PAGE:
How does fat leave the body when you lose weight?


Where did it all go? Cornstock/Stockbyte/Getty

Where does all that fat go when you lose weight?

According to a new UNSW Australia study, published today in the British Medical Journal, a startling number of health professionals don't know the answer to that question. The most common misconception, expressed by more than half of the 150 doctors, dieticians and personal trainers surveyed, is that your body burns it all up into energy.

But the truth is that most of the fat mass is breathed out as carbon dioxide. That's right, you exhale it into thin air.

The team of researchers traced every atom's exit pathway from the body and discovered that when 10 kg (22 pounds) of fat are fully oxidised, 8.4 kg (18.5 pounds) of fat departs through your breath as CO2, while the remaining 1.6 kg (3.5 pounds) drains out as good old H2O.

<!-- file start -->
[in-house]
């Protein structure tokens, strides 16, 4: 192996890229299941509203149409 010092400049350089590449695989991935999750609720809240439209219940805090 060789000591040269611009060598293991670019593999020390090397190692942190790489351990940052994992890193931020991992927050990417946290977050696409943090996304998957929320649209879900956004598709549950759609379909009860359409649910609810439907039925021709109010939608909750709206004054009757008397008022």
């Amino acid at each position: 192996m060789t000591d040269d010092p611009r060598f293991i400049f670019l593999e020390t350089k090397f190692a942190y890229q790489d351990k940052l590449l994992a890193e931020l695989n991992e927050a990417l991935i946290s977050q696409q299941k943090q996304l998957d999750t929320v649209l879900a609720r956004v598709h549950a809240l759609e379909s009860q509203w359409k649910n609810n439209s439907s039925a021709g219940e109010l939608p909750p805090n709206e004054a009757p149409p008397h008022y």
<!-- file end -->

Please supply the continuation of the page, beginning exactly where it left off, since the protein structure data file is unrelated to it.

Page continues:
So remember that the next time you shed some weight. You're not sweating, peeing or pooping it out -- you're breathing it out into the world around you.

Now let's watch some CO2 production:


About the Author: Robert Lamb spent his childhood reading books and staring into the woods — first in Newfoundland, Canada and then in rural Tennessee. There was also a long stretch in which he was terrified of alien abduction. He earned a degree in creative writing. He taught high school and then attended journalism school. He wrote for the smallest of small-town newspapers before finally becoming a full-time science writer and podcaster. He’s currently a senior writer at HowStuffWorks and has co-hosted the science podcast Stuff to Blow Your Mind since its inception in 2010. In his spare time, he enjoys traveling with his wife Bonnie, discussing dinosaurs with his son Bastian and crafting the occasional work of fiction.